Wife of ex-minister who quit over sexting scandal to replace him as Tory election candidate
The estranged wife of an ex-Tory minister who quit following a sexting scandal has replaced him as the party’s candidate for his seat.
Kate Griffiths was selected by Conservative members to contest the Burton constituency at next month’s general election after her husband Andrew stepped aside.
The former business minister has since endorsed his wife, but Mrs Griffiths said she had declined his offer of “political support”.
It comes more than a year after he quit the post following revelations that he bombarded two young barmaids with around 2,000 explicit text messages.
The Sunday Mirror reported that he also sent the pair £700 and offered to rent a flat to meet for sex.
In a statement, Ms Griffiths said the couple’s relationship ended on the day he admitted his behaviour and said “recent personal experiences” meant she now had a better understanding of domestic abuse issues.
“The last 18 months have been the most difficult of my life but through my experiences I have found a strength and resilience which I didn’t know I had,” she said.
“I have become a single mother and have had to fight to protect my family.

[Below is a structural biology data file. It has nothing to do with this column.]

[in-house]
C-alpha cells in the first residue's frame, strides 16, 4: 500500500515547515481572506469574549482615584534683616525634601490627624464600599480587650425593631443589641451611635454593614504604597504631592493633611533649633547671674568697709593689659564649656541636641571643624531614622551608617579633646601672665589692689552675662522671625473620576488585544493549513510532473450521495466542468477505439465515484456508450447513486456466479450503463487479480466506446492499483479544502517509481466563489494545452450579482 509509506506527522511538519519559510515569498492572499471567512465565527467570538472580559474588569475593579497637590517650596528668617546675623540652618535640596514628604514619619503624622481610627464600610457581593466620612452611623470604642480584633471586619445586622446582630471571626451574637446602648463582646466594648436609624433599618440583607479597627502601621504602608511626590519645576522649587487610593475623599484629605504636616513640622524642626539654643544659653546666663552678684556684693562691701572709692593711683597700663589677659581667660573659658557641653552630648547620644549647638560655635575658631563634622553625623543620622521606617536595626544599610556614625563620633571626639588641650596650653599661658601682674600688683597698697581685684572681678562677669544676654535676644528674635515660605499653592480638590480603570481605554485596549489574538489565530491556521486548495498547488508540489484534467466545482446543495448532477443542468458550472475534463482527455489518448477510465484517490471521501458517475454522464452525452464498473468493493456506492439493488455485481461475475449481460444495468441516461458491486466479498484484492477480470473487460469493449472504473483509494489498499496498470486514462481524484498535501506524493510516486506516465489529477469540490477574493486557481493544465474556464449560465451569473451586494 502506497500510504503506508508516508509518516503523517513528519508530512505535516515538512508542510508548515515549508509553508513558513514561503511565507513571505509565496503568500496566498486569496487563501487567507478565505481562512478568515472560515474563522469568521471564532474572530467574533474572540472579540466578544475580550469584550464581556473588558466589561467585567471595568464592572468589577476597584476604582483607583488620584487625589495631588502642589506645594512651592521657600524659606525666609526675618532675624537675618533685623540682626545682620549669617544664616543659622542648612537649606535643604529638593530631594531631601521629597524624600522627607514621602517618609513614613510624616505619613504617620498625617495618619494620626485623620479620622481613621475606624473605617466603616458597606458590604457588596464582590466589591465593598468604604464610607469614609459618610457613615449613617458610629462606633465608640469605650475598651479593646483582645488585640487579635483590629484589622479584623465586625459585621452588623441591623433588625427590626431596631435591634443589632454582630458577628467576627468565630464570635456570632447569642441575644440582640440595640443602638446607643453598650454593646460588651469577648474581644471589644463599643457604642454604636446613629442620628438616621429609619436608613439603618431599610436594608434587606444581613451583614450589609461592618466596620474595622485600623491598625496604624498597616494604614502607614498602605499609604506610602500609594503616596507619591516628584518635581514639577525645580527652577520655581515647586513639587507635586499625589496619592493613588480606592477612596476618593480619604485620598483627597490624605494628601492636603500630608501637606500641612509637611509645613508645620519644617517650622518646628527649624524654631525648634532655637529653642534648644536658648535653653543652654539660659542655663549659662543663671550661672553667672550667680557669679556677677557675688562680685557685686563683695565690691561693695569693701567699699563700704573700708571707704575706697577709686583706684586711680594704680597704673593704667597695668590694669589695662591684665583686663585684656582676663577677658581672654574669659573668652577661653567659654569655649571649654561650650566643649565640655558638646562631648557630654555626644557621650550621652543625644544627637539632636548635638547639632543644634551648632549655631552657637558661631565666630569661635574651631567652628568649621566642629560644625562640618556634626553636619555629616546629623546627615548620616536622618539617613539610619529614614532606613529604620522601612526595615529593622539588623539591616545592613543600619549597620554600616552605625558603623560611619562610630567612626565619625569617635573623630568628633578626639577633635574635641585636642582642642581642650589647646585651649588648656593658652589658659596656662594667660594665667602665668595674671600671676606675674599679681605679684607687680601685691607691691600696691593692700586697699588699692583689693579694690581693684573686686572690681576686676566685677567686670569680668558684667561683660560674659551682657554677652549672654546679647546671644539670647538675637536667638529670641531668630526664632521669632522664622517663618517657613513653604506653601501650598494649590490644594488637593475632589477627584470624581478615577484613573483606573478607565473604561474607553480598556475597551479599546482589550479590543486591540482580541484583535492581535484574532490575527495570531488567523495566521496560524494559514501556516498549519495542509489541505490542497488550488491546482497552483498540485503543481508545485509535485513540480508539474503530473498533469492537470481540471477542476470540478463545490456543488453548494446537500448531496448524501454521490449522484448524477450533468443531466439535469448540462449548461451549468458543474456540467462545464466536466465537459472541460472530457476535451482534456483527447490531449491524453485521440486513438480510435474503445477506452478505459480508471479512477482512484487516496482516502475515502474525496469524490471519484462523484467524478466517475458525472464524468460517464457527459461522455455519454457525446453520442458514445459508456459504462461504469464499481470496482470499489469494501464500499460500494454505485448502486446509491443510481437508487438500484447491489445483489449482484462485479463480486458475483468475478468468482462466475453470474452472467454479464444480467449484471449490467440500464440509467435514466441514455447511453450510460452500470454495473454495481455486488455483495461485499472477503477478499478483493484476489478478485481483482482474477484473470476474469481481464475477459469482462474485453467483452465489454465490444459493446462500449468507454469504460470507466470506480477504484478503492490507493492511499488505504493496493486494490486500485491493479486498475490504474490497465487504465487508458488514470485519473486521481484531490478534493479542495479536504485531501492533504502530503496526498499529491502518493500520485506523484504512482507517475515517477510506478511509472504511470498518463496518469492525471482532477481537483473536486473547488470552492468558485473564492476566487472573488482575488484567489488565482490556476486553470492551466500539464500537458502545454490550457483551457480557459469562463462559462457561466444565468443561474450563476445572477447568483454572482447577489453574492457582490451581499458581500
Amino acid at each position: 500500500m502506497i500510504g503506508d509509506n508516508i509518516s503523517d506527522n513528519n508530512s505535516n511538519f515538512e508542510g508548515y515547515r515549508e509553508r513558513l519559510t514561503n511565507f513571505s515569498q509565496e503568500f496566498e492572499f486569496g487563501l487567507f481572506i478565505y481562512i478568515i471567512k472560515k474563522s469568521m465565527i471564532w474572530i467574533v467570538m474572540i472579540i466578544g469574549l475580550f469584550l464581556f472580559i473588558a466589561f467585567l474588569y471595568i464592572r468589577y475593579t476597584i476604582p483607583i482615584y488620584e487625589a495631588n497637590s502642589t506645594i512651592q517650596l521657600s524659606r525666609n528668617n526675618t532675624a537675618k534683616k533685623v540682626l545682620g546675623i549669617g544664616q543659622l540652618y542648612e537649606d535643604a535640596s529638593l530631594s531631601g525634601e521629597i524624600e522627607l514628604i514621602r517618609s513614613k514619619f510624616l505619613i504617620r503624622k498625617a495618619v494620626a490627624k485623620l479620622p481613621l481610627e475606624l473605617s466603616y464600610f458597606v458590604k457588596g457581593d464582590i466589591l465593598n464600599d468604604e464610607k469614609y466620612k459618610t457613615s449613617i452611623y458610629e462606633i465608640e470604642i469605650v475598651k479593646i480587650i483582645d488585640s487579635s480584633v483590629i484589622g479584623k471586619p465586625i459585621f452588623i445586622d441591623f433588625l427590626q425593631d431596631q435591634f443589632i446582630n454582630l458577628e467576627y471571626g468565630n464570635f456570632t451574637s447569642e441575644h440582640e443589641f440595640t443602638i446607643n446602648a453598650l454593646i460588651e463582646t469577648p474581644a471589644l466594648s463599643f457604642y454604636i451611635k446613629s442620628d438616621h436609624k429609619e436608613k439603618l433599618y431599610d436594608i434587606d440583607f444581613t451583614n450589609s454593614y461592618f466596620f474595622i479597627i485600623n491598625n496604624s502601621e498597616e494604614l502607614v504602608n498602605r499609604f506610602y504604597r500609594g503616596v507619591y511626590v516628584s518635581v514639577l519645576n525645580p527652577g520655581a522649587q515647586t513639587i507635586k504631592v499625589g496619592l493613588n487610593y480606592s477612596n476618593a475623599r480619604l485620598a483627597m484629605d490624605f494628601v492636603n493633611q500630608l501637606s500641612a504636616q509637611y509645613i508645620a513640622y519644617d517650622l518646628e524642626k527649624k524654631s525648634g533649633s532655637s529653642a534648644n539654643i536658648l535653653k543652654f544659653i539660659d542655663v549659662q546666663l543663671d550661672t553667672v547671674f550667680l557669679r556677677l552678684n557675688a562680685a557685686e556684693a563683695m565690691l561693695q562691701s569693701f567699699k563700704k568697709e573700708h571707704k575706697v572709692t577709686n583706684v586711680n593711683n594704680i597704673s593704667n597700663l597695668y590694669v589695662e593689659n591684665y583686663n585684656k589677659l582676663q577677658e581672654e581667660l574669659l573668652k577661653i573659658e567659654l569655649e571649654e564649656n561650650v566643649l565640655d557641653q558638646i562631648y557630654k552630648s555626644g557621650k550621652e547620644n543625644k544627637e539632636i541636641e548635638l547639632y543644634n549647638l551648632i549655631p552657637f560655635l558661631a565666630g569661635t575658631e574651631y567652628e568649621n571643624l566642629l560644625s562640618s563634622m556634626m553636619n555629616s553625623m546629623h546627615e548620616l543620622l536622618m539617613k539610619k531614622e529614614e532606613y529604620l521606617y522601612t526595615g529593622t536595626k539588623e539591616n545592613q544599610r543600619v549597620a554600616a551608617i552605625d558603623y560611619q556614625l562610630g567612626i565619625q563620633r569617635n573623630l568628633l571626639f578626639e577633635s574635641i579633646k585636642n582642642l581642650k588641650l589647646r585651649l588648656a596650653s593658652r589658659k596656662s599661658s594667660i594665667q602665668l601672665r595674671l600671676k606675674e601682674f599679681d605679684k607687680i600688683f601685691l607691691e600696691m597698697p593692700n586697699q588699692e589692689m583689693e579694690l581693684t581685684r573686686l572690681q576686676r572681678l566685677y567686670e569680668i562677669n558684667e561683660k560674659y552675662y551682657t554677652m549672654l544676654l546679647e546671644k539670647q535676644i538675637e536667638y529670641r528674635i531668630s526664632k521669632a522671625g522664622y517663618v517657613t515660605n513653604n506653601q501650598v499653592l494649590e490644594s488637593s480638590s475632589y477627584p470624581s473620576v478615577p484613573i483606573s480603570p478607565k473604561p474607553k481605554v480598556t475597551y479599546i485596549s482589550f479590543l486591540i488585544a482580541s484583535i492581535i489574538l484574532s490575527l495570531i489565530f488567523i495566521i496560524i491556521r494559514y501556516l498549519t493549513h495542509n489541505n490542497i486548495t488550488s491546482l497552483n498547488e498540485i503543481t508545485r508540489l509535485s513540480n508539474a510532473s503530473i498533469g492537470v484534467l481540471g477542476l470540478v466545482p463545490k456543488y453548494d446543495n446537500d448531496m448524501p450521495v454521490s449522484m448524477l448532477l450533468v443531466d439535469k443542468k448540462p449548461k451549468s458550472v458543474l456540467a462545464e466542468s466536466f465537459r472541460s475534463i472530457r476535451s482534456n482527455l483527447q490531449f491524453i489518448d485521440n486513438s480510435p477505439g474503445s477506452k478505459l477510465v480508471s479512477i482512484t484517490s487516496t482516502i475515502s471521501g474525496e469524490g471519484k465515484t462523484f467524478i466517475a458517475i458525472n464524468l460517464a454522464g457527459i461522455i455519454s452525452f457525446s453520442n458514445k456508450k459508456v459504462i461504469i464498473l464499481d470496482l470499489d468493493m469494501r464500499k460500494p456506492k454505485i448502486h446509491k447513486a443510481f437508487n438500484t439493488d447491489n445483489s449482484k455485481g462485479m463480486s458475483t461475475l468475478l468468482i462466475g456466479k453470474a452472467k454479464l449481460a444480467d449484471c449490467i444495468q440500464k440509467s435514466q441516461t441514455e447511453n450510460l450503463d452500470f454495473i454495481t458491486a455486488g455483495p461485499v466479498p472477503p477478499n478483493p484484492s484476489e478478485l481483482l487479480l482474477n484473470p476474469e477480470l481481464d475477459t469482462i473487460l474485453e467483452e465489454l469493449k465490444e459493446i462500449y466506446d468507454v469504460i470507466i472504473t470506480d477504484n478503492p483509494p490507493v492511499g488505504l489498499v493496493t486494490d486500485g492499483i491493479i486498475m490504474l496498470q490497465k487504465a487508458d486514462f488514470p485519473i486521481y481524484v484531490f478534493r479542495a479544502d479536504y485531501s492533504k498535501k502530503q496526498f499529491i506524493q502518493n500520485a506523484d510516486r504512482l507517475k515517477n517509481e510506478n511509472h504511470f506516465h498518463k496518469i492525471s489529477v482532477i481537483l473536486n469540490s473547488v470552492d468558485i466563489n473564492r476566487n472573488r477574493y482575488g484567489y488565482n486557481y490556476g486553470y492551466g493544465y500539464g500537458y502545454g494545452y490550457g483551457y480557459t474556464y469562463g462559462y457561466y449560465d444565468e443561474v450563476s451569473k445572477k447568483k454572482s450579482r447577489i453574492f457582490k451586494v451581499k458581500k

“I know people will have questions about my relationship with Andrew Griffiths and I want to be open about this. I left Andrew on the day that he told me about the behaviour that was published in the press.
“Our relationship ended on that day and the divorce is being finalised. I am not able to say more about this now as legal proceedings are ongoing but I want to make it clear that I have not sought, nor do I accept Andrew’s offer of political support…
“My recent personal experiences have given me a much better understanding of domestic abuse issues that can affect women and men from all backgrounds. I will be a strong voice for abuse survivors.”
Mr Griffiths' decision to stand down as candidate for the seat he has represented since 2010 came after party members were split on whether he should be their choice to run for it.
He was cleared of misconduct by Parliament's standards watchdog after they determined that his actions had not "caused significant damage" to the reputation of MPs.